Having a NuGet package that does nothing is not good, so the package obviously had to contain the actual tool. To use SQL Code Guard easily from the project, I had to prepare an MSBuild target file which would invoke the tool for each piece of SQL code (that’s right, not for each SQL file). I’ve learned the basics of MSBuild and PowerShell and prepared suitable MSBuild target file I could embed in the package.
The current target file invokes the command-line tool for each SQL file, and for each SQL script embedded in RESX files (the database test project stores SQL code there)-each code fragment is extracted from the RESX file by a PowerShell script. Because I manually invoke the tool, I can also parse its output and rewrite it in a way that Visual Studio understands-we want the VS to show warnings and errors, if there are any: and unfortunately usually there are some.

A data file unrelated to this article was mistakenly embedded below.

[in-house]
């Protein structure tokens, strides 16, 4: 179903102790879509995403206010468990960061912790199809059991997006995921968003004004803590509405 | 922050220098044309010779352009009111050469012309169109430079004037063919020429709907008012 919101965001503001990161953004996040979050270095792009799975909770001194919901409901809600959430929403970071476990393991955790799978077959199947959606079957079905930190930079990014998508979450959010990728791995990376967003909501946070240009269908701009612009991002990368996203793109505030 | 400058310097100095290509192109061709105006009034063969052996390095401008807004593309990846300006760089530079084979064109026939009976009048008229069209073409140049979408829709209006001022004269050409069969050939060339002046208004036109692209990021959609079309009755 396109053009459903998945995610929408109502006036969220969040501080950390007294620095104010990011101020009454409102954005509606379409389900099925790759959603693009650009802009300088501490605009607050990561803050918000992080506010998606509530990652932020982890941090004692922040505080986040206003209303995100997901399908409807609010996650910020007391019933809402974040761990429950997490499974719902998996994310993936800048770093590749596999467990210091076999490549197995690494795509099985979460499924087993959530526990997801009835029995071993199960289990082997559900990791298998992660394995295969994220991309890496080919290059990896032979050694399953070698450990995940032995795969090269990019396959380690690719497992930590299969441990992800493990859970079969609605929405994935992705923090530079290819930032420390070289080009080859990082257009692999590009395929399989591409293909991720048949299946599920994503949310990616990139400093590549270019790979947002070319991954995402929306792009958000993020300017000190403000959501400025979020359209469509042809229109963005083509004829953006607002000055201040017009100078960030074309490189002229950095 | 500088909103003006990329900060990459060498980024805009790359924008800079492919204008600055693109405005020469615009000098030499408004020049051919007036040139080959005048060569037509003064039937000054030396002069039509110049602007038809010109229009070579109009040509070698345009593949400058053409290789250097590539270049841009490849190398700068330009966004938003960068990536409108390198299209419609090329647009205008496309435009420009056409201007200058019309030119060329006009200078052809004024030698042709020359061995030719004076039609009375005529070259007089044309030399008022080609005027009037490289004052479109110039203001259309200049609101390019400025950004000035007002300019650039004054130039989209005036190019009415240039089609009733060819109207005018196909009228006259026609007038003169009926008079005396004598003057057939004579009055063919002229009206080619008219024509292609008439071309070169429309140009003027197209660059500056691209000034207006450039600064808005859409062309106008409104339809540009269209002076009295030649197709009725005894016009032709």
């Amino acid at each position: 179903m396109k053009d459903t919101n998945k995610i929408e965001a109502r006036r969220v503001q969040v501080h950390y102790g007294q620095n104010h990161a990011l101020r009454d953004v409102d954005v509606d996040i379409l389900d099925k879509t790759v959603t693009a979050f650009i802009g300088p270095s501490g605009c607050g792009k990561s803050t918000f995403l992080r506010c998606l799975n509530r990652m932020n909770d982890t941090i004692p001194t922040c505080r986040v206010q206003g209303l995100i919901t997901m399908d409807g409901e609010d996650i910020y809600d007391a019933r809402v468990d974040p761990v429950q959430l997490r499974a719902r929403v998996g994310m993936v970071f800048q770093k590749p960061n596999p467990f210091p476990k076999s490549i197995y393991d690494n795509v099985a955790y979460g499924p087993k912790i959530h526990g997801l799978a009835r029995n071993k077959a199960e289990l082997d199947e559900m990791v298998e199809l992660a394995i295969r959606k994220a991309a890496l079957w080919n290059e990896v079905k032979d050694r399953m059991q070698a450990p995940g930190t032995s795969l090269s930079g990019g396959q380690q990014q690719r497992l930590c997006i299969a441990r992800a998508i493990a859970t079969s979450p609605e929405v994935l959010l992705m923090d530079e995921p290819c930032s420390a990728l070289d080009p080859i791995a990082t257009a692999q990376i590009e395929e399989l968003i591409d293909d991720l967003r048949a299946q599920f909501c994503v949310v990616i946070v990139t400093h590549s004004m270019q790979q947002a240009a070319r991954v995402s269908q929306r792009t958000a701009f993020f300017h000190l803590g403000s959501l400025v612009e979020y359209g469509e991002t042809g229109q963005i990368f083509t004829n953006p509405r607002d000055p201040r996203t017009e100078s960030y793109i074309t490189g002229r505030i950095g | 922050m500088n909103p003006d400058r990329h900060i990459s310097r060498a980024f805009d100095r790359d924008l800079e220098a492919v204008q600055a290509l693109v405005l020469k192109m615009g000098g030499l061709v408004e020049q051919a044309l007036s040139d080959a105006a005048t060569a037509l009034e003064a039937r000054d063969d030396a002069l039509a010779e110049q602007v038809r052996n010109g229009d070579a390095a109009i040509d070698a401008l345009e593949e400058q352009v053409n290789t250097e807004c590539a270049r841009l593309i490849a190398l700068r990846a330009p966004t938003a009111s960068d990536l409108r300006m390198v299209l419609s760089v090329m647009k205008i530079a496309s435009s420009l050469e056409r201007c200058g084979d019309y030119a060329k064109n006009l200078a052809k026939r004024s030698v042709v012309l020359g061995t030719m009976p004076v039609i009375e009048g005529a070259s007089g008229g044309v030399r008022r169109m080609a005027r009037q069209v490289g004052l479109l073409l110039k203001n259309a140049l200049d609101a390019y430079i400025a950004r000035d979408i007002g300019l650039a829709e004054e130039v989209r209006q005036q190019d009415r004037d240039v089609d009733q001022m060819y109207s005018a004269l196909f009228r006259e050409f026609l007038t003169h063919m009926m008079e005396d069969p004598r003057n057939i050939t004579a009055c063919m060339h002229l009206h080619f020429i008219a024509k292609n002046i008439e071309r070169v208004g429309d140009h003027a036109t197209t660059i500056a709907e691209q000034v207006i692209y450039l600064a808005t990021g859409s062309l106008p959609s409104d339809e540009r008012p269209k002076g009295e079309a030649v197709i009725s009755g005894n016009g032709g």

Yes, all tools have their known issues, even this one. Nothing is perfect.
The biggest issue is that NuGet packages are not officially supported by database projects (*.sqlproj). To use this tool with that kind of a project one must manually edit the project file to add necessary code (The best way to do it is to create two empty C# projects, install a NuGet package into one of them, then compare them, and apply found differences to the database project). Each NuGet package upgrade also requires re-edits and restart of VS. This is easier if the solution also contains other type of project (NuGet supported) from which one can copy necessary code to the database project. Otherwise, it can be tedious.
The other minor issues are:
- The tool requires at least .NET Framework 4 installed.
- The location of errors/warnings is reported better if the code is indented with spaces, not tabs.